Where as in the start, the author mentiones:
      For this reason, the changes Mourinho made will be a point of focus for this review.

      So, it might mean that there will probably be statements, meant to repeat themselves for the sake of the argument. Statements that may revolve on the vicinity of the focal point, already stated. And when one tries to do a sum over history (handful of clasicos), the peripheral statements are justified.

      Euler’s originality is unquestionable. His reviews adds more to the ever evolving blaugrana experience, for me. Sometimes the non-linear story telling technique, merges with past events/games and all those little of things that makes one think from a different perspective. Every element is indisputable. However, there would always be scope for improvement, but that should be left to the artistic freedom, rather to the norm, convention or trivialities!

      Like that “other 39 seconds” article! How would you compare that with Zonal Marking? And every review is unique. You don’t get to see that with many other reviews sites. But then again, I must repeat, it does not make any reviews better than the other, in an absolute sense. 🙂

    14. Reply to Kari, who wrote: “I have read it and no, I don’t find it redundant. That would mean that it was superfluous and unnecessary.”

      Okay, if you think it’s necessary to repeat numerous things over and over, that’s fine. Personally I think a smart writer like Euler should be willing to trust a reader to be nearly as smart as he is.

      Nice to see you defending your fellow blogger against real and imagined attacks. Sorry you resort to the ad hominem.

    15. Interesting how you have ‘bozo’ in your username. If the blog isn’t your flavor of the hour, the exit is to the left.

      Maybe you should create a blog yourself and awe us with your brilliance. After all, you have such fascinating ideas on how to improve.

    16. Personally I think a smart writer like Euler should be willing to trust a reader to be nearly as smart as he is.

      Thank you for that word in bold! Finally some decency!!

      Personally, I have a thing against pretentious critics. But Im new to this blog and so i dont want to stress myself any further and cross hidden lines.

      But i’d say this, that nobody is “defending” Euler here, imo. Maybe some tried to press you in your own half. Or some (me) got a bit annoyed with your “step overs”, so it was better to let you run into the wings and eventually see you lose the ball.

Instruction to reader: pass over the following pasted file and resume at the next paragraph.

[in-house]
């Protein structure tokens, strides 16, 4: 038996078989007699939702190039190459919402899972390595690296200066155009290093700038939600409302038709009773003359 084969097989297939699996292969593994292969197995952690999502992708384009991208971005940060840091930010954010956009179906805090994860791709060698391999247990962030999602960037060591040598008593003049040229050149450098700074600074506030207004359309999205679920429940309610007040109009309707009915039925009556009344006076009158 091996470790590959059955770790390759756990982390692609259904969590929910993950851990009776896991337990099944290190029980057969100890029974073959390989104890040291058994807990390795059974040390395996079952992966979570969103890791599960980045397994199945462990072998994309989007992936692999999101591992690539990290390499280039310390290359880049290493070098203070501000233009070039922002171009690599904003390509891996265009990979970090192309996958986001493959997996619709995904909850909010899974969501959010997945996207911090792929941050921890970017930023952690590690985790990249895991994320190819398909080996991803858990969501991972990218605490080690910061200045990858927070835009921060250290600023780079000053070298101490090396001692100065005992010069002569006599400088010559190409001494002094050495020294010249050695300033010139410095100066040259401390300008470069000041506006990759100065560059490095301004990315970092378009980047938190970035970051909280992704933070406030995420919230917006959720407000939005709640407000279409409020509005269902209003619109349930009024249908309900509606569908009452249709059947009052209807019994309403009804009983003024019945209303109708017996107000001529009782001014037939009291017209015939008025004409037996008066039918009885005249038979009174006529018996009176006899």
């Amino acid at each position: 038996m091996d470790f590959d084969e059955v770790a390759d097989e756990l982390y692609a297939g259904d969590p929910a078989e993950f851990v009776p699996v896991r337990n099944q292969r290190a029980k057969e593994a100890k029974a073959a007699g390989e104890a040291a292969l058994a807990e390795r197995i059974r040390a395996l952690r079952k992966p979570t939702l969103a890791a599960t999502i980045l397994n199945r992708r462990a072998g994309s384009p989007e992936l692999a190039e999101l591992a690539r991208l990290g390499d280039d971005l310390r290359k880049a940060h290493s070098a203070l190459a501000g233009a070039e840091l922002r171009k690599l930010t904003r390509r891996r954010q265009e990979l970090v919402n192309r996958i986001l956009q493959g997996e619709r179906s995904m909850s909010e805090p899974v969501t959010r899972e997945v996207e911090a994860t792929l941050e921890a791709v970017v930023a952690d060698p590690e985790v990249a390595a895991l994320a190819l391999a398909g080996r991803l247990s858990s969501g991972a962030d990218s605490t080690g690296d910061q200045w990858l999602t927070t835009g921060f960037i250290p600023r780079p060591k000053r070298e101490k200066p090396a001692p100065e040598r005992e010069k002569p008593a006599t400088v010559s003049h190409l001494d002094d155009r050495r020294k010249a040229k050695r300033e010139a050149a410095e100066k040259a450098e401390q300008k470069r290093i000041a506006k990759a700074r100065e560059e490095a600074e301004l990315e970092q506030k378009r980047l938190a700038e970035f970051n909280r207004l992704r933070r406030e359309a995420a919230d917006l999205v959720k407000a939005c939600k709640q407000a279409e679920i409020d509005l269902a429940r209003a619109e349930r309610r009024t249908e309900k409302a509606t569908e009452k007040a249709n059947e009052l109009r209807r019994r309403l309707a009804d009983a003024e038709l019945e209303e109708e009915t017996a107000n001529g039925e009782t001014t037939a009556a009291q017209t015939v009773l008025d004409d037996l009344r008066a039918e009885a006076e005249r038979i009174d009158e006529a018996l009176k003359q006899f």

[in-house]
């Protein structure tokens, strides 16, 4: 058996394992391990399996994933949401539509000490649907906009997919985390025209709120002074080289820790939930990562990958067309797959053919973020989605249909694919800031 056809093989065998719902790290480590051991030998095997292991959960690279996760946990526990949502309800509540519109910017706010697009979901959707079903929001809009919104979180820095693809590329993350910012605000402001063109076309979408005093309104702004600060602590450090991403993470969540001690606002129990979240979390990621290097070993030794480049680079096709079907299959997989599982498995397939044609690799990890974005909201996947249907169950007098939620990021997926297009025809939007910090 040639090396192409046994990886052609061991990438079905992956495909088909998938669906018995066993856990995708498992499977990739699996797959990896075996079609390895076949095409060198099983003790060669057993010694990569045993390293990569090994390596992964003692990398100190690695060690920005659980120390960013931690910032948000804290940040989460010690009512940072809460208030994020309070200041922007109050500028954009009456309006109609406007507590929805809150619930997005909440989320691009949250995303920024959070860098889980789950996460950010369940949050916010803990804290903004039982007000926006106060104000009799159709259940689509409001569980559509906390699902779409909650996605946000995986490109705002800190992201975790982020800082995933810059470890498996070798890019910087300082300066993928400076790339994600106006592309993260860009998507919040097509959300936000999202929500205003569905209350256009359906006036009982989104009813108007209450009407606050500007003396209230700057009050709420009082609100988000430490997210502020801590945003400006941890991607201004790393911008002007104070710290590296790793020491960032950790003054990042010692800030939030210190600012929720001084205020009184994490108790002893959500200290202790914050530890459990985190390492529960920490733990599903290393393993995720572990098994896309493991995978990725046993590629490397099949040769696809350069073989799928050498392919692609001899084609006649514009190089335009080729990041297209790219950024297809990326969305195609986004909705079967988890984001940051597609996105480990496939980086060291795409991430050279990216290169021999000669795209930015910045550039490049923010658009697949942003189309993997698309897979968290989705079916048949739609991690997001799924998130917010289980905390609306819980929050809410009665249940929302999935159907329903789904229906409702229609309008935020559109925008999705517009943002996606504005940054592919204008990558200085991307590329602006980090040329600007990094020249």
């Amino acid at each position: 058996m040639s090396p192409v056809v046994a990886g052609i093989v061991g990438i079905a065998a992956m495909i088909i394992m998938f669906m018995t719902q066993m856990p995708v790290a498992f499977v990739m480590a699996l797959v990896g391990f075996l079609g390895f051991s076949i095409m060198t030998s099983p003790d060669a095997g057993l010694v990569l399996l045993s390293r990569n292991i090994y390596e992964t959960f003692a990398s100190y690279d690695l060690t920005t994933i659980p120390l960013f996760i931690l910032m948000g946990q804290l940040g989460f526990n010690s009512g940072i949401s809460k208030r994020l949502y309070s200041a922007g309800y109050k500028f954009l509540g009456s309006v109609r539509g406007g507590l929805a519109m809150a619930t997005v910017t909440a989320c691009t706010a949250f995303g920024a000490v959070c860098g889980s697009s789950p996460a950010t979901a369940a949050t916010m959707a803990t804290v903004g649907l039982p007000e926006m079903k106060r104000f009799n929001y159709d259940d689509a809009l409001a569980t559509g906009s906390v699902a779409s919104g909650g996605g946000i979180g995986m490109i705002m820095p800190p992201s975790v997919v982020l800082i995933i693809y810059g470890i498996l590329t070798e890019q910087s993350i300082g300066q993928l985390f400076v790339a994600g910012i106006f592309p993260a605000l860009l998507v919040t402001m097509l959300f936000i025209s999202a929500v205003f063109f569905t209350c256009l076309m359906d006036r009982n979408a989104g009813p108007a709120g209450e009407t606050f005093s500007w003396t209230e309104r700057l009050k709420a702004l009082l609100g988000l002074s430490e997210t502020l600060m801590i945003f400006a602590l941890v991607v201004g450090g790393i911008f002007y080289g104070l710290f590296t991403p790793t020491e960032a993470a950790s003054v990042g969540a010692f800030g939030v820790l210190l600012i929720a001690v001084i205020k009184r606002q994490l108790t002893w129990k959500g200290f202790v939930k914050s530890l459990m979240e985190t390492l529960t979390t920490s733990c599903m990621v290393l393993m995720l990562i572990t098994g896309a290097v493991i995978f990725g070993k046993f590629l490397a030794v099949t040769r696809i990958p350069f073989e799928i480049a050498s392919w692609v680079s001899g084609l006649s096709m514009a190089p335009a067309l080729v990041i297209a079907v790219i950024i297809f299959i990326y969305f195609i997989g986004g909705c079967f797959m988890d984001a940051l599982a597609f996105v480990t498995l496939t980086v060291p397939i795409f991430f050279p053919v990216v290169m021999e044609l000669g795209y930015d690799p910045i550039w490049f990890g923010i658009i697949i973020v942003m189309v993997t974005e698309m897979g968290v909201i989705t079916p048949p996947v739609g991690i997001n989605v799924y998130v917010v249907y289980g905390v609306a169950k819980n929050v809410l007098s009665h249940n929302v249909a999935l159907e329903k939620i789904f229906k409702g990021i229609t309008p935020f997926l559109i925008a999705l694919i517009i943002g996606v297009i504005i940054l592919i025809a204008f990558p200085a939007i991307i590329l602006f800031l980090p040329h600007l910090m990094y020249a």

17. I don’t know if you meant it the way it sounded but this is the most condescending and ungrateful post I’ve ever read on this blog.

  6. Madrid did all they could to make sure Messi never got the ball. And the few times he did, they closed him down as fast as possible so that Messi couldn’t turn around. Then, one of the few times Messi managed to receive the ball close to Madrid’s goal, and actually be facing the goal, the Madrid players got scared. Alonso should have done better to challenge him, but he just looked scared to overcommit. Messi shimmied left and right a couple of times, then just said, “Hah, I’m only teasing, why would I dribble when Abidal is wide open right there?” Alonso: “Wait, whaaa..?” *Chip* GOLASO!

  7. Hi there,
    This is my first post, though I’ve been reading you from quite a long time for you are a really worth reading forum, including the comments at the bottom, and you support the club of my life.
    I’ve decide to post a comment because I know that it will enrich me as a person as it will enrich my english, since I am not a native speaker.

    I completely agree with euler that we have to interpret this game taking into account two concepts: the general progress of each team and the individual game per se. I agree that Madrid are progressing in a very fast way. However, I am not sure whether to agree that Barça are taking a step back. We need to remember that injuries are not helping the team and we are trying to adapt some natural players as strikers for the good of the team, such as iniesta or cesc. I know we’ve reached a point where it doesn’t matter what’s their natural position on the field because they can play anywhere. They are so adaptive that it doesn’t surprise us at all watching Alves playing as a wing from the start, as he did against Osasuna at Camp Nou.